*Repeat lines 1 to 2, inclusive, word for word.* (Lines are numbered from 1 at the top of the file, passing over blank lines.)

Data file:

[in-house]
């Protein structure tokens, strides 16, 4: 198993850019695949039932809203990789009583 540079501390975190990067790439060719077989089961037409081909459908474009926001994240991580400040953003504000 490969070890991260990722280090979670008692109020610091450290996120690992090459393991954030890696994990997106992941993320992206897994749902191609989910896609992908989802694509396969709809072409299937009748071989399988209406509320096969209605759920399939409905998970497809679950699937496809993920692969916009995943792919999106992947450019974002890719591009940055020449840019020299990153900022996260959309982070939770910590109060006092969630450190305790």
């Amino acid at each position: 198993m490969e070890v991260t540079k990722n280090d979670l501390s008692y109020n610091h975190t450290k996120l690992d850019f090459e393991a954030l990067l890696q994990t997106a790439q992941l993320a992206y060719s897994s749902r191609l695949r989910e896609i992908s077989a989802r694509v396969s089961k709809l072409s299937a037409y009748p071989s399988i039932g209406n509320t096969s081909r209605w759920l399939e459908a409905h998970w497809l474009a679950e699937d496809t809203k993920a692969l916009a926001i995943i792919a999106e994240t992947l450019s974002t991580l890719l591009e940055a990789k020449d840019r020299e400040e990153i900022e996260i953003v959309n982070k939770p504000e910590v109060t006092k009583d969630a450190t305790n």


[in-house]
């Protein structure tokens, strides 16, 4: 198993850019695949039932809203990789009583 540079501390975190990067790439060719077989089961037409081909459908474009926001994240991580400040953003504000 490969070890991260990722280090979670008692109020610091450290996120690992090459393991954030890696994990997106992941993320992206897994749902191609989910896609992908989802694509396969709809072409299937009748071989399988209406509320096969209605759920399939409905998970497809679950699937496809993920692969916009995943792919999106992947450019974002890719591009940055020449840019020299990153900022996260959309982070939770910590109060006092969630450190305790």